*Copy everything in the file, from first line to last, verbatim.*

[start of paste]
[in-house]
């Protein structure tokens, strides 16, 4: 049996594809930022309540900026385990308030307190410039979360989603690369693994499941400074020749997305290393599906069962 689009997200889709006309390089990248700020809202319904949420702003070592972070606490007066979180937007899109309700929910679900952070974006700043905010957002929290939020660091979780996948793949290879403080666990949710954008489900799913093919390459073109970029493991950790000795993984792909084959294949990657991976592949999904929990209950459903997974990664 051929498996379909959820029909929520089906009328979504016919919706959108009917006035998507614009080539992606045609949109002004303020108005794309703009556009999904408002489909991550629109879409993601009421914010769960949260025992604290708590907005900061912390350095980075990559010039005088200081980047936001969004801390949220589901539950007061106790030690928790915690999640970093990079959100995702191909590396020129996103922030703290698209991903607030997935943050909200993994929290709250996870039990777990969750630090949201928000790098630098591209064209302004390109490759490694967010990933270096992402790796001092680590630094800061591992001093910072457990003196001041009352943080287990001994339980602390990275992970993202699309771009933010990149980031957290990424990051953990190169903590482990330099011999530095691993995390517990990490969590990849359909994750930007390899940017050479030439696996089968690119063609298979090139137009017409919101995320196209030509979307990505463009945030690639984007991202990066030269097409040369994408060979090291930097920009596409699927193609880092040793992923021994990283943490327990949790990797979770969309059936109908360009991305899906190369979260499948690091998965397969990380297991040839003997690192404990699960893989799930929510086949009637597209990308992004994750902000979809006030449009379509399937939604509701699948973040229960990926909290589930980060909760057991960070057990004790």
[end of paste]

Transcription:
[in-house]
């Protein structure tokens, strides 16, 4: 049996594809930022309540900026385990308030307190410039979360989603690369693994499941400074020749997305290393599906069962 689009997200889709006309390089990248700020809202319904949420702003070592972070606490007066979180937007899109309700929910679900952070974006700043905010957002929290939020660091979780996948793949290879403080666990949710954008489900799913093919390459073109970029493991950790000795993984792909084959294949990657991976592949999904929990209950459903997974990664 051929498996379909959820029909929520089906009328979504016919919706959108009917006035998507614009080539992606045609949109002004303020108005794309703009556009999904408002489909991550629109879409993601009421914010769960949260025992604290708590907005900061912390350095980075990559010039005088200081980047936001969004801390949220589901539950007061106790030690928790915690999640970093990079959100995702191909590396020129996103922030703290698209991903607030997935943050909200993994929290709250996870039990777990969750630090949201928000790098630098591209064209302004390109490759490694967010990933270096992402790796001092680590630094800061591992001093910072457990003196001041009352943080287990001994339980602390990275992970993202699309771009933010990149980031957290990424990051953990190169903590482990330099011999530095691993995390517990990490969590990849359909994750930007390899940017050479030439696996089968690119063609298979090139137009017409919101995320196209030509979307990505463009945030690639984007991202990066030269097409040369994408060979090291930097920009596409699927193609880092040793992923021994990283943490327990949790990797979770969309059936109908360009991305899906190369979260499948690091998965397969990380297991040839003997690192404990699960893989799930929510086949009637597209990308992004994750902000979809006030449009379509399937939604509701699948973040229960990926909290589930980060909760057991960070057990004790």